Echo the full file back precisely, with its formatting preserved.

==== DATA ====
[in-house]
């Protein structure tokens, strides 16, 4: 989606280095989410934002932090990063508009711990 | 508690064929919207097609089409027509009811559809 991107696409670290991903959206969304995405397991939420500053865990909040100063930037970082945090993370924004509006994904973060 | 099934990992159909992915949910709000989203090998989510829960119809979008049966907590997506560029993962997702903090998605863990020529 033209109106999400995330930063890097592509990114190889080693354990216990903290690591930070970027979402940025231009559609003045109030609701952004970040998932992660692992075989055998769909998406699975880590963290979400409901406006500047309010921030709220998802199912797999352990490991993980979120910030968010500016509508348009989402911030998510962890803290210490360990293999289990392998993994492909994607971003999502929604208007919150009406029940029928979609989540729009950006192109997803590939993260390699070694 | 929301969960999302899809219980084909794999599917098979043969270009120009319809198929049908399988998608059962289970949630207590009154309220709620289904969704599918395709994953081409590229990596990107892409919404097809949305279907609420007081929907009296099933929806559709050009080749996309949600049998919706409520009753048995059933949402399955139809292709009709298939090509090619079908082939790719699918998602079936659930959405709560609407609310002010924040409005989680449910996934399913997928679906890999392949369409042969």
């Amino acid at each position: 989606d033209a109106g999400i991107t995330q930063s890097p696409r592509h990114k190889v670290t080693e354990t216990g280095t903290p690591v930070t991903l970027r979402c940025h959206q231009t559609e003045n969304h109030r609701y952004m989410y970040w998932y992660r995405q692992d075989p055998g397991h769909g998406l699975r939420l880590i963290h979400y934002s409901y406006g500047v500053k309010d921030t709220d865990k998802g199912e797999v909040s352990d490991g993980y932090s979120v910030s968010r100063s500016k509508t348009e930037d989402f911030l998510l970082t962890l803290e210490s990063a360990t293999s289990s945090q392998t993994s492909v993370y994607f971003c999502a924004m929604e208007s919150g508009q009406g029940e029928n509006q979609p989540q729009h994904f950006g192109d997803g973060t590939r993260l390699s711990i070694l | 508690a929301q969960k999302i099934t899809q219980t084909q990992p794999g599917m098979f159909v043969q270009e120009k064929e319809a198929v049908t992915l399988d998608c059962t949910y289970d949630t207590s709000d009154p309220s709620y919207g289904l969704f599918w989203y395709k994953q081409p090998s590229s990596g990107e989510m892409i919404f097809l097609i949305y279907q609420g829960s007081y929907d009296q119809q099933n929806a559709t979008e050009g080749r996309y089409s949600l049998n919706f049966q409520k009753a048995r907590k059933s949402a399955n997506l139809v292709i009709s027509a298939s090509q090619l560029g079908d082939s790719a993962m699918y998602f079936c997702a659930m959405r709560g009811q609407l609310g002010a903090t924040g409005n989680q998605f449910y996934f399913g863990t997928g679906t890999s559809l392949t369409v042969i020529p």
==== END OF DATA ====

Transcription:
[in-house]
């Protein structure tokens, strides 16, 4: 989606280095989410934002932090990063508009711990 | 508690064929919207097609089409027509009811559809 991107696409670290991903959206969304995405397991939420500053865990909040100063930037970082945090993370924004509006994904973060 | 099934990992159909992915949910709000989203090998989510829960119809979008049966907590997506560029993962997702903090998605863990020529 033209109106999400995330930063890097592509990114190889080693354990216990903290690591930070970027979402940025231009559609003045109030609701952004970040998932992660692992075989055998769909998406699975880590963290979400409901406006500047309010921030709220998802199912797999352990490991993980979120910030968010500016509508348009989402911030998510962890803290210490360990293999289990392998993994492909994607971003999502929604208007919150009406029940029928979609989540729009950006192109997803590939993260390699070694 | 929301969960999302899809219980084909794999599917098979043969270009120009319809198929049908399988998608059962289970949630207590009154309220709620289904969704599918395709994953081409590229990596990107892409919404097809949305279907609420007081929907009296099933929806559709050009080749996309949600049998919706409520009753048995059933949402399955139809292709009709298939090509090619079908082939790719699918998602079936659930959405709560609407609310002010924040409005989680449910996934399913997928679906890999392949369409042969």
């Amino acid at each position: 989606d033209a109106g999400i991107t995330q930063s890097p696409r592509h990114k190889v670290t080693e354990t216990g280095t903290p690591v930070t991903l970027r979402c940025h959206q231009t559609e003045n969304h109030r609701y952004m989410y970040w998932y992660r995405q692992d075989p055998g397991h769909g998406l699975r939420l880590i963290h979400y934002s409901y406006g500047v500053k309010d921030t709220d865990k998802g199912e797999v909040s352990d490991g993980y932090s979120v910030s968010r100063s500016k509508t348009e930037d989402f911030l998510l970082t962890l803290e210490s990063a360990t293999s289990s945090q392998t993994s492909v993370y994607f971003c999502a924004m929604e208007s919150g508009q009406g029940e029928n509006q979609p989540q729009h994904f950006g192109d997803g973060t590939r993260l390699s711990i070694l | 508690a929301q969960k999302i099934t899809q219980t084909q990992p794999g599917m098979f159909v043969q270009e120009k064929e319809a198929v049908t992915l399988d998608c059962t949910y289970d949630t207590s709000d009154p309220s709620y919207g289904l969704f599918w989203y395709k994953q081409p090998s590229s990596g990107e989510m892409i919404f097809l097609i949305y279907q609420g829960s007081y929907d009296q119809q099933n929806a559709t979008e050009g080749r996309y089409s949600l049998n919706f049966q409520k009753a048995r907590k059933s949402a399955n997506l139809v292709i009709s027509a298939s090509q090619l560029g079908d082939s790719a993962m699918y998602f079936c997702a659930m959405r709560g009811q609407l609310g002010a903090t924040g409005n989680q998605f449910y996934f399913g863990t997928g679906t890999s559809l392949t369409v042969i020529p």